Impact of UHD, HDR, WCG Alters the Economics of Entertainment
– Timothy Dodd

23 September 2014

A Conversation with Timothy Dodd, Senior Vice President, Corporate Development, Technicolor

Technologies that introduce the new generation of enhanced visual and audio entertainment experiences affect every player in the content value chain.

To get a sense of how content owners and creators will be affected by the introduction of 4K/Ultra-High Definition (UHD), High- Dynamic Range (HDR), Wide Color Gamut (WCG), High Frame Rate (HFR) and other technologies, we caught up with Tim Dodd, Senior Vice President of Corporate Development at Technicolor. Here is what he had to say:

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A Conversation with Timothy Dodd, Senior Vice President, Corporate Development, Technicolor

Technologies that introduce the new generation of enhanced visual and audio entertainment experiences affect every player in the content value chain.

To get a sense of how content owners and creators will be affected by the introduction of 4K/Ultra-High Definition (UHD), High- Dynamic Range (HDR), Wide Color Gamut (WCG), High Frame Rate (HFR) and other technologies, we caught up with Tim Dodd, Senior Vice President of Corporate Development at Technicolor. Here is what he had to say:

Over the past few months, we have seen a significant amount of breaking news about technological developments that will define our entertainment experiences. Can you help us understand how content owners and developers – especially the studio community – is absorbing these new trends?

Tim: These new developments are setting up some very interesting decision points for executives in the studio community. As you know, making and distributing high-grade professional content has always, is now, and will probably forever be an expensive proposition. The fact that more casual content – those produced by consumers with increasingly capable technology that is increasingly affordable – only ups the ante on what people expect when they pay for content. So, to some extent, it goes without saying that studios are very interested in new technology developments in visual and audio quality and fidelity. Doubtlessly, they will be embraced.

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The questions are when and how? And the answer to those questions revolves around the economics of entertainment creation and distribution. When we talk about technology, it is tempting to focus almost exclusively on the future, and how things will be created and distributed from this point onward. Studios, however, have to be just as cognizant about the past. They need to understand how they can integrate previous investments in content, and their existing library of assets with the way new titles are created and distributed. These are very subtle and complicated issues.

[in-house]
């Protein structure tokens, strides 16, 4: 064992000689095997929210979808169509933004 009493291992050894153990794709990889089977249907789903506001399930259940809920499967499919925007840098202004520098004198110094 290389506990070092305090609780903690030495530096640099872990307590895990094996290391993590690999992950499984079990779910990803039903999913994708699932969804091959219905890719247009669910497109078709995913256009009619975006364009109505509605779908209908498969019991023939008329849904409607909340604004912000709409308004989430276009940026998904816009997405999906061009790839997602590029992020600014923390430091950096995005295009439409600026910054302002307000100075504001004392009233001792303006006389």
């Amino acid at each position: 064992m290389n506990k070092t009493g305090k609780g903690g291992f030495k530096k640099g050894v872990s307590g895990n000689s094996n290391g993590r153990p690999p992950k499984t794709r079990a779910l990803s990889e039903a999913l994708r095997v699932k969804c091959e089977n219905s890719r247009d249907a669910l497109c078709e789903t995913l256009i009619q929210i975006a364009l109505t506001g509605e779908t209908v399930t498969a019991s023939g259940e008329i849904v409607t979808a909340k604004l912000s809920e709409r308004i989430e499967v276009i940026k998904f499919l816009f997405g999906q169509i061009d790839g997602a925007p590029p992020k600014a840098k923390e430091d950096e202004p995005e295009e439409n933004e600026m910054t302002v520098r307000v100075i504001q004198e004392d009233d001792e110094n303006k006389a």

After all, moving to 4K/UHD, and embracing HDR, WCG and HFR have immense production implications. They not only introduce new investments that need to be made in very sophisticated technologies, they also affect the way content is created, stored, managed and distributed.

To offset the costs associated with investments that can be measured in many millions of dollars for creation and distribution of new content, the studios have to figure out how to monetize a large library of existing content that itself has been enhanced for many, many years in response to several generations of technology development.

Can you illustrate with an example?

Tim: Sure. A studio like Warner Brothers, for instance, has a 90-year-old heritage. This means that there are thousands and thousands of movies in its catalog that are still producing revenues. One of the big questions facing a studio like this is: How do you keep monetizing that content in the context of these new enhanced experiences?

A significant percentage of this content has already been converted from film to be optimized for video tapes, and later to DVD as well as Blu-Ray. These conversions have been expensive, but create a return on investment when the implementation of these conversions are tied to consumer expectations, and their willingness to pay for historical titles in new formats.